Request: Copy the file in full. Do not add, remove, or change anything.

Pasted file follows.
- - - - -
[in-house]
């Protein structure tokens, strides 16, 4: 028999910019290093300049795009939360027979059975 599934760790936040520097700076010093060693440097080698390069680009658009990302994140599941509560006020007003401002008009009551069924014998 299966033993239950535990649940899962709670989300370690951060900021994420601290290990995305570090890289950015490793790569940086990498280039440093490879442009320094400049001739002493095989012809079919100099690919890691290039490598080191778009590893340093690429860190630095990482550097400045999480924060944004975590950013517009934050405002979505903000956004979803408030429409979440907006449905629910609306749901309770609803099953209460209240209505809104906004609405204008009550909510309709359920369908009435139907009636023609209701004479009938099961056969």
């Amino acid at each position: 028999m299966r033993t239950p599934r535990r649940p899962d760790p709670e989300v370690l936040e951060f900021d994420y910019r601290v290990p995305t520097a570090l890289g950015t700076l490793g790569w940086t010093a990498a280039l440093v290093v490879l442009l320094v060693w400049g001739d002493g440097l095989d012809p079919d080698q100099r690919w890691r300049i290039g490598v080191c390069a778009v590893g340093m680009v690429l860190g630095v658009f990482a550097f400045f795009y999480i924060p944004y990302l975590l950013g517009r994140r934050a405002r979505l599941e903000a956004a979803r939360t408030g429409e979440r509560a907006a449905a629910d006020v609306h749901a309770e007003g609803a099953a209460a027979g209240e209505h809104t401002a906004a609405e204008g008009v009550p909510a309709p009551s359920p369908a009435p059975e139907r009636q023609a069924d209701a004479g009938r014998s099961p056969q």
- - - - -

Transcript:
[in-house]
């Protein structure tokens, strides 16, 4: 028999910019290093300049795009939360027979059975 599934760790936040520097700076010093060693440097080698390069680009658009990302994140599941509560006020007003401002008009009551069924014998 299966033993239950535990649940899962709670989300370690951060900021994420601290290990995305570090890289950015490793790569940086990498280039440093490879442009320094400049001739002493095989012809079919100099690919890691290039490598080191778009590893340093690429860190630095990482550097400045999480924060944004975590950013517009934050405002979505903000956004979803408030429409979440907006449905629910609306749901309770609803099953209460209240209505809104906004609405204008009550909510309709359920369908009435139907009636023609209701004479009938099961056969």
């Amino acid at each position: 028999m299966r033993t239950p599934r535990r649940p899962d760790p709670e989300v370690l936040e951060f900021d994420y910019r601290v290990p995305t520097a570090l890289g950015t700076l490793g790569w940086t010093a990498a280039l440093v290093v490879l442009l320094v060693w400049g001739d002493g440097l095989d012809p079919d080698q100099r690919w890691r300049i290039g490598v080191c390069a778009v590893g340093m680009v690429l860190g630095v658009f990482a550097f400045f795009y999480i924060p944004y990302l975590l950013g517009r994140r934050a405002r979505l599941e903000a956004a979803r939360t408030g429409e979440r509560a907006a449905a629910d006020v609306h749901a309770e007003g609803a099953a209460a027979g209240e209505h809104t401002a906004a609405e204008g008009v009550p909510a309709p009551s359920p369908a009435p059975e139907r009636q023609a069924d209701a004479g009938r014998s099961p056969q």